LAHORE - The vegetable growers are losing against Indians at the home turf after opening of trade across Wahga border, mainly because their rivals are growing vegetables at much lower cost as they avail subsidies from their government.

There are fears that the vegetable sector of Pakistan may further loose and ultimately reach to an unrecoverable stage if not properly taken care of and provided with subsidies, incentives.

Ibrahim Mughal of Agri Forum Pakistan while talking to APP here Tuesday said, “Being agriculture country Pakistan cannot afford to face a situation where it has to completely rely on imported vegetables, from not a very friendly neighbour”.

“Indian government’s patronage has economically strengthened their growers and enabled them to move to hybrid seeds and adopt tunnel farming and other latest techniques to minimize costs”, he said.”As a result, despite transportation charges and other overhead costs they have out-rightly beaten Pakistanis”, he said. He expressed his apprehension that whenever Indians would achieve monopoly in this sector they would charge the rates of “their choice” and the consumers will be the ultimate sufferers.

Even the investment in tunnel farming which started gaining momentum in Pakistan few years back is now facing a stand still because of fears of losses in the venture.

Meanwhile, a vegetable grower Sardar Hafiz Shoaib said that he was growing vegetables on almost 10 acres on average annually but after persistent loss he stopped growing vegetables and shifted to paddy and wheat sowing etc.

“After very hard work we were unable to meet growing expenditures after arrival of Indian vegetables”, he said.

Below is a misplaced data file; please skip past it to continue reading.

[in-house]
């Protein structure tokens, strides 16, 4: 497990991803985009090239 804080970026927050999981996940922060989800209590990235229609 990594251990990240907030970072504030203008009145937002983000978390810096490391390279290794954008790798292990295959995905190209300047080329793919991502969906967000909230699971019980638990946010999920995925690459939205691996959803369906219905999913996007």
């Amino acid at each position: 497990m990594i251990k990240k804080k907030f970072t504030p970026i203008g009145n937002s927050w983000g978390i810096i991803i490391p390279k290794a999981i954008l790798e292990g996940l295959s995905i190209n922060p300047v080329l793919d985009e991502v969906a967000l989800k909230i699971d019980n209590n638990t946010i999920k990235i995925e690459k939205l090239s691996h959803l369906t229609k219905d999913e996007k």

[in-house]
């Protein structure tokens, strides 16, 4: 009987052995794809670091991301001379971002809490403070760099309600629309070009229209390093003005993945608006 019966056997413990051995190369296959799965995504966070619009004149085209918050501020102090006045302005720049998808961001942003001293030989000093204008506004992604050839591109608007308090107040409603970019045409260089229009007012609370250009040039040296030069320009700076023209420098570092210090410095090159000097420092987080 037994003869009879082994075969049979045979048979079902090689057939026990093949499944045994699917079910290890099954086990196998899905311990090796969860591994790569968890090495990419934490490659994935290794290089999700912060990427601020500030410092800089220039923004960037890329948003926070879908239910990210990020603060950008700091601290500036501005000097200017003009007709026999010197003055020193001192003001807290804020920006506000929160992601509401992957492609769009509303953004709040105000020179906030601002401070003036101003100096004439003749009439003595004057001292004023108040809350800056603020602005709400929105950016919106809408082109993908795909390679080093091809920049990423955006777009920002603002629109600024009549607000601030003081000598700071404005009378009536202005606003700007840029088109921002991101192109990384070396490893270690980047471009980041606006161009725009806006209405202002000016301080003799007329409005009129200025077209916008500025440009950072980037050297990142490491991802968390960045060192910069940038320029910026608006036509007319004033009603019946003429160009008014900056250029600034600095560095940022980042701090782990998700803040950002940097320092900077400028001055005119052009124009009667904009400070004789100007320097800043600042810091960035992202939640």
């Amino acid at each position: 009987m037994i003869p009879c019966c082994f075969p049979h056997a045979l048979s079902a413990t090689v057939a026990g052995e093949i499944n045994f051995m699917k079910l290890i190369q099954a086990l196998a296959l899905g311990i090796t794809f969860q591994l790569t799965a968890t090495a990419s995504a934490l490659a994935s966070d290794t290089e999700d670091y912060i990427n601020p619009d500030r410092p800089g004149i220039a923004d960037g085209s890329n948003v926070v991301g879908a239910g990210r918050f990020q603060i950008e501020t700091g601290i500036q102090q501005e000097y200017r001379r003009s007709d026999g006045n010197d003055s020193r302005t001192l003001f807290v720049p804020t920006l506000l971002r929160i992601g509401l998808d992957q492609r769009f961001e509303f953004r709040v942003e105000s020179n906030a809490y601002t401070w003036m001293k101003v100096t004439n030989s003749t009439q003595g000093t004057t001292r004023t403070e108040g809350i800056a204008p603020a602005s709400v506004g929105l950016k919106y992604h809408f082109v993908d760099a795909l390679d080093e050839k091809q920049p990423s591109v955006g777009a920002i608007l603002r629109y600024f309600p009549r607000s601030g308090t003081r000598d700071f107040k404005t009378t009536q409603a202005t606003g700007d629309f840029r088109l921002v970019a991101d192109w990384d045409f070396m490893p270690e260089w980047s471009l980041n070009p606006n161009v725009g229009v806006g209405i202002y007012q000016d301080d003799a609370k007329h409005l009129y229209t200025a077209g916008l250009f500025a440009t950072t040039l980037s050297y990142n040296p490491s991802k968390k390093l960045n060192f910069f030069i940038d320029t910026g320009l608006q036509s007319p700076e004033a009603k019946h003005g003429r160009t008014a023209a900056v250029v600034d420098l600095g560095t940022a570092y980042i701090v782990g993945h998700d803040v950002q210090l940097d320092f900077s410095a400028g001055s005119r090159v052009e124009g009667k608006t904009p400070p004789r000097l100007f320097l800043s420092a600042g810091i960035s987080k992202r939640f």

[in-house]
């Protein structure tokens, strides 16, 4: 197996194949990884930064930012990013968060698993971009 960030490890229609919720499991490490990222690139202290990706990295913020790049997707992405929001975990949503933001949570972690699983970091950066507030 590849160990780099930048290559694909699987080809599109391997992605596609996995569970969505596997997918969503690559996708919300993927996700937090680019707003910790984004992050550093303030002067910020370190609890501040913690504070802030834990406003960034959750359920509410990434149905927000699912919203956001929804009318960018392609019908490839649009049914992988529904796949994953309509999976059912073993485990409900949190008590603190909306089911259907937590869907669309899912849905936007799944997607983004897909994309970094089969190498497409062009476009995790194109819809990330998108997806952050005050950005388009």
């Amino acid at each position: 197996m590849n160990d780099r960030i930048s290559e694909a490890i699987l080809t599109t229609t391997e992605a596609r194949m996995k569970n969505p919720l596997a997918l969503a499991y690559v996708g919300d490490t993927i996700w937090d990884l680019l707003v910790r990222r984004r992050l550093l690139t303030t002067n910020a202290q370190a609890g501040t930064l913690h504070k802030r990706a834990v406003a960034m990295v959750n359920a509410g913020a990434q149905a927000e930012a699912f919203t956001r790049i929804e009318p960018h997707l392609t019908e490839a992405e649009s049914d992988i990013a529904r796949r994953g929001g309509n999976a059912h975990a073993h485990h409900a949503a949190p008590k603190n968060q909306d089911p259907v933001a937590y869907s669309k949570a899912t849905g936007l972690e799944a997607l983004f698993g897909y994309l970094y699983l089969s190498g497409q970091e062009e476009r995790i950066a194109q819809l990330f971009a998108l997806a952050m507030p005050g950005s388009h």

Vegetable sector is much more labour intensive, from the stage of sowing to plucking, washing, packing and transporting the vegetables as paid labour is required at every stage, he said.

“I continued the activity despite of losses with the hope of earning well and with the mind-set that if I stopped this work the labourers attached with this work will become jobless”, he added. However, he regretted that he gave up owing to his weakening financial position. About tunnel farming, he said that a huge investment is required for installation of tunnels and it would not be wise in the present circumstances to make such a big investment without having bright prospects.

Quoting figures compiled by farmers organizations of Pakistan, he said that out of the total Indian exports to Pakistan, around 38 percent are fresh vegetables. He said that tunnel acreage had touched 55,000 acres during the last few years. Out of them, over 40,000 acres are in Punjab. Now, the figure has dropped to 30,000 acres in the last two years.

An official of Punjab Agriculture department conceded that the acreage of tunnel farming is on the decline. He also admitted that Indian vegetable imports are much cheaper than what they cost to the Pakistani farmers.